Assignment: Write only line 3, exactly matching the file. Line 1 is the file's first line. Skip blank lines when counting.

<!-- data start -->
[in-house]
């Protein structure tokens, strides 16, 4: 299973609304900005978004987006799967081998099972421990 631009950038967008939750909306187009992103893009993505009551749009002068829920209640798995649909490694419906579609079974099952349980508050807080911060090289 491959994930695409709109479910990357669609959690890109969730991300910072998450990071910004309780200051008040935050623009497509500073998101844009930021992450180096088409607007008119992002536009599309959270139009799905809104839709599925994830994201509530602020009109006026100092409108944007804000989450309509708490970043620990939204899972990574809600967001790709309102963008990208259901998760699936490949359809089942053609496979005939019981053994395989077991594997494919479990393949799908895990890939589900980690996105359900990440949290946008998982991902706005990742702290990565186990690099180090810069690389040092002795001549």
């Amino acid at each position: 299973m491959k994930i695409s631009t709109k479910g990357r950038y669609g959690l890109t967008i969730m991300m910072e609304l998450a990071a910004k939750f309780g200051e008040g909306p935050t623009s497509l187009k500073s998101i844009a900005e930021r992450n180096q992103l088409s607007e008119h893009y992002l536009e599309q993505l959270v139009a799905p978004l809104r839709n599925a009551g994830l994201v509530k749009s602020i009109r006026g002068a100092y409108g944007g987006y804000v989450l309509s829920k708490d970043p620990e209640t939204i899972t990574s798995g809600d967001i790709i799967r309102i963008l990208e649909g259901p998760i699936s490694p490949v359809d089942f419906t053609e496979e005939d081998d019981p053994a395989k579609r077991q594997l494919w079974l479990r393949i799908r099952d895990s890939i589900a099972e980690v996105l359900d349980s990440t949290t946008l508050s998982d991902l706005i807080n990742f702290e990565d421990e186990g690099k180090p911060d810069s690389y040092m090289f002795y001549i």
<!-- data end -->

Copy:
């Amino acid at each position: 299973m491959k994930i695409s631009t709109k479910g990357r950038y669609g959690l890109t967008i969730m991300m910072e609304l998450a990071a910004k939750f309780g200051e008040g909306p935050t623009s497509l187009k500073s998101i844009a900005e930021r992450n180096q992103l088409s607007e008119h893009y992002l536009e599309q993505l959270v139009a799905p978004l809104r839709n599925a009551g994830l994201v509530k749009s602020i009109r006026g002068a100092y409108g944007g987006y804000v989450l309509s829920k708490d970043p620990e209640t939204i899972t990574s798995g809600d967001i790709i799967r309102i963008l990208e649909g259901p998760i699936s490694p490949v359809d089942f419906t053609e496979e005939d081998d019981p053994a395989k579609r077991q594997l494919w079974l479990r393949i799908r099952d895990s890939i589900a099972e980690v996105l359900d349980s990440t949290t946008l508050s998982d991902l706005i807080n990742f702290e990565d421990e186990g690099k180090p911060d810069s690389y040092m090289f002795y001549i």